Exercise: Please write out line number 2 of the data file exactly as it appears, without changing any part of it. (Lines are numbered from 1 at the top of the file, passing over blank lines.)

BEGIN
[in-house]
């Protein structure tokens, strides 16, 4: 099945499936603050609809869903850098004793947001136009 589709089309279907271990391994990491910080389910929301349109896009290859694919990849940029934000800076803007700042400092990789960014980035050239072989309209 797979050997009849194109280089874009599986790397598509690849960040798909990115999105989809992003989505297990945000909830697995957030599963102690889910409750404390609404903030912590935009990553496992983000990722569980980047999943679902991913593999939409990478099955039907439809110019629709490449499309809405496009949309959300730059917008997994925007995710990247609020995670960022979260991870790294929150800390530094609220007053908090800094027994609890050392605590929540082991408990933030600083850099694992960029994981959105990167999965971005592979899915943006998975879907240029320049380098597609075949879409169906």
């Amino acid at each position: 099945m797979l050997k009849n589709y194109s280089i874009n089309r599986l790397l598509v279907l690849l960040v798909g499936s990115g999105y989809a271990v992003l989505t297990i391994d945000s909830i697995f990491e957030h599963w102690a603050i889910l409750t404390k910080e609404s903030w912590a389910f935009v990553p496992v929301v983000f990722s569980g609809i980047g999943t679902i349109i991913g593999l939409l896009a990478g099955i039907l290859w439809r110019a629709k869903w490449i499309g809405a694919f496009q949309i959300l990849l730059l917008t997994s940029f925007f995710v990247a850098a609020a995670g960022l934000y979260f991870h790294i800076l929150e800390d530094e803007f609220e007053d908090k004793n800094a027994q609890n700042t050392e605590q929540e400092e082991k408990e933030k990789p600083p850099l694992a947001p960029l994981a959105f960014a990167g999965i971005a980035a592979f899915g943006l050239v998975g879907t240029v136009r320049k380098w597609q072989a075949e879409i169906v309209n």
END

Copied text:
């Protein structure tokens, strides 16, 4: 099945499936603050609809869903850098004793947001136009 589709089309279907271990391994990491910080389910929301349109896009290859694919990849940029934000800076803007700042400092990789960014980035050239072989309209 797979050997009849194109280089874009599986790397598509690849960040798909990115999105989809992003989505297990945000909830697995957030599963102690889910409750404390609404903030912590935009990553496992983000990722569980980047999943679902991913593999939409990478099955039907439809110019629709490449499309809405496009949309959300730059917008997994925007995710990247609020995670960022979260991870790294929150800390530094609220007053908090800094027994609890050392605590929540082991408990933030600083850099694992960029994981959105990167999965971005592979899915943006998975879907240029320049380098597609075949879409169906």